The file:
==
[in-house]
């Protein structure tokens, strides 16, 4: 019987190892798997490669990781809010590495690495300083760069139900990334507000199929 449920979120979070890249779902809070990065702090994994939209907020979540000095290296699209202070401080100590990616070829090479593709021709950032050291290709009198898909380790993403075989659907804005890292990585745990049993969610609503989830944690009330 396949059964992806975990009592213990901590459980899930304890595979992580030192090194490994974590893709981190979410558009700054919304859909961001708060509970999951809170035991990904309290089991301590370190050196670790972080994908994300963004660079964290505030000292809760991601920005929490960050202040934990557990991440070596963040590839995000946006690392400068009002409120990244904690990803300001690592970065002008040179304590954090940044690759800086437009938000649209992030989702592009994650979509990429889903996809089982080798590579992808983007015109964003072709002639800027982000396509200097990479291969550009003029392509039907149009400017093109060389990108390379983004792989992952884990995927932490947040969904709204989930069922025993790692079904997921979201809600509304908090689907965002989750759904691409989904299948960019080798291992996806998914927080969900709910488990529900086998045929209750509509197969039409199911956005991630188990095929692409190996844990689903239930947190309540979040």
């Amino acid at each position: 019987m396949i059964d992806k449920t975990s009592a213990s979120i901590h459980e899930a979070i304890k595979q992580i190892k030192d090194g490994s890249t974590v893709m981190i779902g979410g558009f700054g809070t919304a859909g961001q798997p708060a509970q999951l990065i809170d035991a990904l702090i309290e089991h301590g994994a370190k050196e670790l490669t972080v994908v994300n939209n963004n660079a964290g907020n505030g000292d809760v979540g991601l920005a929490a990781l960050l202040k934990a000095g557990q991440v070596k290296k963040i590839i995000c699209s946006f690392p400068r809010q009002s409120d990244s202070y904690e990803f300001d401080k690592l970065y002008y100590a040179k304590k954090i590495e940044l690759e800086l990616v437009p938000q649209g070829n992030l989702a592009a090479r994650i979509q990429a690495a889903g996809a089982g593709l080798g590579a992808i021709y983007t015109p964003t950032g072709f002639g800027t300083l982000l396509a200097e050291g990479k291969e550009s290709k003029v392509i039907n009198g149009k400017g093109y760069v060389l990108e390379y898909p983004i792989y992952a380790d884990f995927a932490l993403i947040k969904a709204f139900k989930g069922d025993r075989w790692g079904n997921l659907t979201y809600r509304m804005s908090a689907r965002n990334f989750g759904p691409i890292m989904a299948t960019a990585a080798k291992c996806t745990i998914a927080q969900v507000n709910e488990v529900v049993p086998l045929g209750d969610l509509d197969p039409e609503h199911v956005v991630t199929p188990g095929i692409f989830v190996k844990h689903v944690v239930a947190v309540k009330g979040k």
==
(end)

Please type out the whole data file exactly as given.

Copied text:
[in-house]
């Protein structure tokens, strides 16, 4: 019987190892798997490669990781809010590495690495300083760069139900990334507000199929 449920979120979070890249779902809070990065702090994994939209907020979540000095290296699209202070401080100590990616070829090479593709021709950032050291290709009198898909380790993403075989659907804005890292990585745990049993969610609503989830944690009330 396949059964992806975990009592213990901590459980899930304890595979992580030192090194490994974590893709981190979410558009700054919304859909961001708060509970999951809170035991990904309290089991301590370190050196670790972080994908994300963004660079964290505030000292809760991601920005929490960050202040934990557990991440070596963040590839995000946006690392400068009002409120990244904690990803300001690592970065002008040179304590954090940044690759800086437009938000649209992030989702592009994650979509990429889903996809089982080798590579992808983007015109964003072709002639800027982000396509200097990479291969550009003029392509039907149009400017093109060389990108390379983004792989992952884990995927932490947040969904709204989930069922025993790692079904997921979201809600509304908090689907965002989750759904691409989904299948960019080798291992996806998914927080969900709910488990529900086998045929209750509509197969039409199911956005991630188990095929692409190996844990689903239930947190309540979040």
């Amino acid at each position: 019987m396949i059964d992806k449920t975990s009592a213990s979120i901590h459980e899930a979070i304890k595979q992580i190892k030192d090194g490994s890249t974590v893709m981190i779902g979410g558009f700054g809070t919304a859909g961001q798997p708060a509970q999951l990065i809170d035991a990904l702090i309290e089991h301590g994994a370190k050196e670790l490669t972080v994908v994300n939209n963004n660079a964290g907020n505030g000292d809760v979540g991601l920005a929490a990781l960050l202040k934990a000095g557990q991440v070596k290296k963040i590839i995000c699209s946006f690392p400068r809010q009002s409120d990244s202070y904690e990803f300001d401080k690592l970065y002008y100590a040179k304590k954090i590495e940044l690759e800086l990616v437009p938000q649209g070829n992030l989702a592009a090479r994650i979509q990429a690495a889903g996809a089982g593709l080798g590579a992808i021709y983007t015109p964003t950032g072709f002639g800027t300083l982000l396509a200097e050291g990479k291969e550009s290709k003029v392509i039907n009198g149009k400017g093109y760069v060389l990108e390379y898909p983004i792989y992952a380790d884990f995927a932490l993403i947040k969904a709204f139900k989930g069922d025993r075989w790692g079904n997921l659907t979201y809600r509304m804005s908090a689907r965002n990334f989750g759904p691409i890292m989904a299948t960019a990585a080798k291992c996806t745990i998914a927080q969900v507000n709910e488990v529900v049993p086998l045929g209750d969610l509509d197969p039409e609503h199911v956005v991630t199929p188990g095929i692409f989830v190996k844990h689903v944690v239930a947190v309540k009330g979040k």